The FCA has published final guidance on use of its new competition law powers, together with amendments to its Handbook introducing a specific competition law self-reporting obligation which will have significant ramifications for authorised firms.
On 1 April 2015 the FCA obtained concurrent competition powers in relation to the provision of financial services. These powers are in addition to the FCA’s powers under FSMA and allow the FCA to: (i) conduct investigations under the Competition Act 1998 (“CA98”) and the Treaty on the Functioning of the European Union (“TFEU”); and (ii) carry out market studies and make market investigation references to the Competition and Markets Authority (“CMA”) under the Enterprise Act 2002 (“EA02”). The CMA’s broad competition powers already allowed it to regulate competition in respect of financial services; hence the CMA and the FCA have ‘concurrent powers’ in this sector.
In advance of its powers coming into force, the FCA launched a consultation process in January 2015 to provide interested parties, including regulated firms, other businesses who provide financial services and firms in the legal sector, the opportunity to comment on its proposed competition law guidance and amendments to the FCA Handbook. This consultation process closed on 13 March 2015.
Today, the FCA has published its Policy Statement1 which provides feedback on the responses to the Consultation Paper2 , finalised procedural guidance on use of its new competition law powers3 and final rules which will be introduced as amendments to the Supervision Manual (“SUP”) of the FCA Handbook.
A key amendment to the SUP is a new specific competition law disclosure obligation under SUP 15.3. The FCA’s view is that the new SUP 15.3.32R is merely a clarification of the pre-existing general self-reporting obligation under Principle 11 as it applies to competition law infringements.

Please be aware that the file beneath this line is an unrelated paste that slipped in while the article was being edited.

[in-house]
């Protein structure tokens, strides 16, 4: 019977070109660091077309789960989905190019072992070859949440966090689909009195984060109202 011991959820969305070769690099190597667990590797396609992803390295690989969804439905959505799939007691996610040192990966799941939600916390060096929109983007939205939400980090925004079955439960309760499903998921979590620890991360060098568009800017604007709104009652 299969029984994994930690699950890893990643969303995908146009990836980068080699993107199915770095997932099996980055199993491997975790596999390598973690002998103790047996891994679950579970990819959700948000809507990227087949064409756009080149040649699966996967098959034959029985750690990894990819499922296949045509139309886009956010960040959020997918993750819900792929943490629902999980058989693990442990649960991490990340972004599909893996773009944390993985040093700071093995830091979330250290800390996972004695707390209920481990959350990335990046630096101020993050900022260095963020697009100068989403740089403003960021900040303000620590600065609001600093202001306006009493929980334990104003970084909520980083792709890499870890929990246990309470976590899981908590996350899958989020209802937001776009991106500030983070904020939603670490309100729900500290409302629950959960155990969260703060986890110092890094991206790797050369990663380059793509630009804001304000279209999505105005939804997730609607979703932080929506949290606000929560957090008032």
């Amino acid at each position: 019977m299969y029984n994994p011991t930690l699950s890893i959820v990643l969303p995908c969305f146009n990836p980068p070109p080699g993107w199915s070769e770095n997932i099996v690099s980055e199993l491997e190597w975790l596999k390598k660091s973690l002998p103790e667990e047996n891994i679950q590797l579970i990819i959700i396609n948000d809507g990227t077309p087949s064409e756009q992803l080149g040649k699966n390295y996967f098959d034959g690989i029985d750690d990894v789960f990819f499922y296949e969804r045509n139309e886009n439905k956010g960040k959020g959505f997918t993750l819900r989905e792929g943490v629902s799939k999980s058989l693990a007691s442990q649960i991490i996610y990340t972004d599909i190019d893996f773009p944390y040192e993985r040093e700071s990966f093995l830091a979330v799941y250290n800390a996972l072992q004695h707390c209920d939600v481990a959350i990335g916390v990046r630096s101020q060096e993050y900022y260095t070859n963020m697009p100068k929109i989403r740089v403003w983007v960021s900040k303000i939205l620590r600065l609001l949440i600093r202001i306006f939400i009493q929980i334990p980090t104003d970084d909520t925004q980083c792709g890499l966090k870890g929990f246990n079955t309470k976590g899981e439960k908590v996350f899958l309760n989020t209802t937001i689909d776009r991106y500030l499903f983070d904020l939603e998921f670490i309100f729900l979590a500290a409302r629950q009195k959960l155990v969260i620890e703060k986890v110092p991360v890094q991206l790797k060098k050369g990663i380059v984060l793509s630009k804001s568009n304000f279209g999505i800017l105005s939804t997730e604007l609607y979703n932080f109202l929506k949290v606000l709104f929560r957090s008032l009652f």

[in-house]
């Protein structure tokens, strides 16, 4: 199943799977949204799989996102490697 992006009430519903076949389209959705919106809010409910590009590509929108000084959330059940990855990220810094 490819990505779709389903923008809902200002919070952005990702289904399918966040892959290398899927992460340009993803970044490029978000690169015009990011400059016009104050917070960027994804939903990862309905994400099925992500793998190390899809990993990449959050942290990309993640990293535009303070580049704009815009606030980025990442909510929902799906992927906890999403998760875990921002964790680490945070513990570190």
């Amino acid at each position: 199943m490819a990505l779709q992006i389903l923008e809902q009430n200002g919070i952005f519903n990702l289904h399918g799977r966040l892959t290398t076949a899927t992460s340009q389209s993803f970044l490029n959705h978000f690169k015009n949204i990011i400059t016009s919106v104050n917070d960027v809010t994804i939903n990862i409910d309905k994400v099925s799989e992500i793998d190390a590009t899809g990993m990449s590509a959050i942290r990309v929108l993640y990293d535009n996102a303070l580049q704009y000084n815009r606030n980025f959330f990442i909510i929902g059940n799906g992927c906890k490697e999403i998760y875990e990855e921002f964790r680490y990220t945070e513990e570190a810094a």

However, the new notification obligation arises “as soon as” the firm “becomes aware, or has information which reasonably suggests, that a significant infringement has, or may have occurred” in respect of an infringement of “any applicable competition law”. This raises two distinct issues which may not only increase the administrative burden on authorised firms but also potentially increase their legal exposure:
- the new reporting obligation is not limited to infringements with a UK nexus but rather of “any applicable competition law”. Firms will therefore be required to report an infringement of any competition law regime worldwide; and
- the timing of a notification to the FCA, “as soon as [the firm] becomes aware”, means that a firm may have to notify the FCA before the legal position is properly understood, in particular before a firm can decide whether or not a leniency application is appropriate. This is significant because the notification must be made in writing unless a leniency application has or will be made – and a written submission could be subject to a disclosure obligation in Court proceedings.
Equally, the FCA’s original proposal would have been materially more burdensome as it applied to all types of infringement, irrespective of seriousness. The FCA has taken on board criticism during the consultation process and has responded by bringing the new disclosure obligation in to line with Principle 11 by requiring that only significant infringements are reportable. Currently, under Principle 11, firms are required to notify the FCA of anything “the FCA would reasonably expect notice”. How significance will be judged will be an unfolding story, and may take into account both financial and reputational matters. Whilst the reporting obligation presents a reduced burden on authorised firms compared to the proposal, the implications for leniency programmes in the UK, EU, US and further afield as well as the implications for follow on civil litigation remain. Firms will also need to align their competition compliance programmes with the self-reporting obligation.
The FCA has been acting in its role of ‘concurrent regulator’ since 1 April 2015 and the finalised guidance is a welcome clarification how the FCA will utilise its new powers. The FCA has not yet set out detailed substantive guidance in line with the CMA on how it will apply competition law under CA98 in respect of the provision of financial services. However, the FCA will consider the more detailed guidance of the CMA where such issues are not yet covered by its own guidance.
The amendments to Part 15 of the SUP imposing a self-reporting obligation in the case of competition law infringements will have effect from 1 August 2015.